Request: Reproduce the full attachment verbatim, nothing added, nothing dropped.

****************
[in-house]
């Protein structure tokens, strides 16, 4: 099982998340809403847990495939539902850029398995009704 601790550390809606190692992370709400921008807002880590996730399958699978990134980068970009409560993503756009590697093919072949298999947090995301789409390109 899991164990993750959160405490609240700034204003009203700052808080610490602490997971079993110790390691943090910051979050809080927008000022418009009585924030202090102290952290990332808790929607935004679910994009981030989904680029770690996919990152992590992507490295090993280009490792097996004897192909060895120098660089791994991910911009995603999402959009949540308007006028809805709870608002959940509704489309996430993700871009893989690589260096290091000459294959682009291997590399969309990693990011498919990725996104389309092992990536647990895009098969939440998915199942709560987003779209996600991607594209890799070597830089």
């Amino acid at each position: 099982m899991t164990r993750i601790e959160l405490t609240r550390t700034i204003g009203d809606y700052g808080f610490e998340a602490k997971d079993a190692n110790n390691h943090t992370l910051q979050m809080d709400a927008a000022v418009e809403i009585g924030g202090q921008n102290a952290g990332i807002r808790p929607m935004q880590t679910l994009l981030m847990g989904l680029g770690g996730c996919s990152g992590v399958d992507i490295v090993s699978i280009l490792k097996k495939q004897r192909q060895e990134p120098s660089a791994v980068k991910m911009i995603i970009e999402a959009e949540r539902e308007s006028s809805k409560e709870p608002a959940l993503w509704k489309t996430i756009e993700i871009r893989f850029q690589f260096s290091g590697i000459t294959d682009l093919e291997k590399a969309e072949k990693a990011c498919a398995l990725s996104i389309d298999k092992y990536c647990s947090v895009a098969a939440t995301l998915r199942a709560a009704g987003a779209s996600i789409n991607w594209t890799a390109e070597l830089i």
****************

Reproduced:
[in-house]
């Protein structure tokens, strides 16, 4: 099982998340809403847990495939539902850029398995009704 601790550390809606190692992370709400921008807002880590996730399958699978990134980068970009409560993503756009590697093919072949298999947090995301789409390109 899991164990993750959160405490609240700034204003009203700052808080610490602490997971079993110790390691943090910051979050809080927008000022418009009585924030202090102290952290990332808790929607935004679910994009981030989904680029770690996919990152992590992507490295090993280009490792097996004897192909060895120098660089791994991910911009995603999402959009949540308007006028809805709870608002959940509704489309996430993700871009893989690589260096290091000459294959682009291997590399969309990693990011498919990725996104389309092992990536647990895009098969939440998915199942709560987003779209996600991607594209890799070597830089």
């Amino acid at each position: 099982m899991t164990r993750i601790e959160l405490t609240r550390t700034i204003g009203d809606y700052g808080f610490e998340a602490k997971d079993a190692n110790n390691h943090t992370l910051q979050m809080d709400a927008a000022v418009e809403i009585g924030g202090q921008n102290a952290g990332i807002r808790p929607m935004q880590t679910l994009l981030m847990g989904l680029g770690g996730c996919s990152g992590v399958d992507i490295v090993s699978i280009l490792k097996k495939q004897r192909q060895e990134p120098s660089a791994v980068k991910m911009i995603i970009e999402a959009e949540r539902e308007s006028s809805k409560e709870p608002a959940l993503w509704k489309t996430i756009e993700i871009r893989f850029q690589f260096s290091g590697i000459t294959d682009l093919e291997k590399a969309e072949k990693a990011c498919a398995l990725s996104i389309d298999k092992y990536c647990s947090v895009a098969a939440t995301l998915r199942a709560a009704g987003a779209s996600i789409n991607w594209t890799a390109e070597l830089i």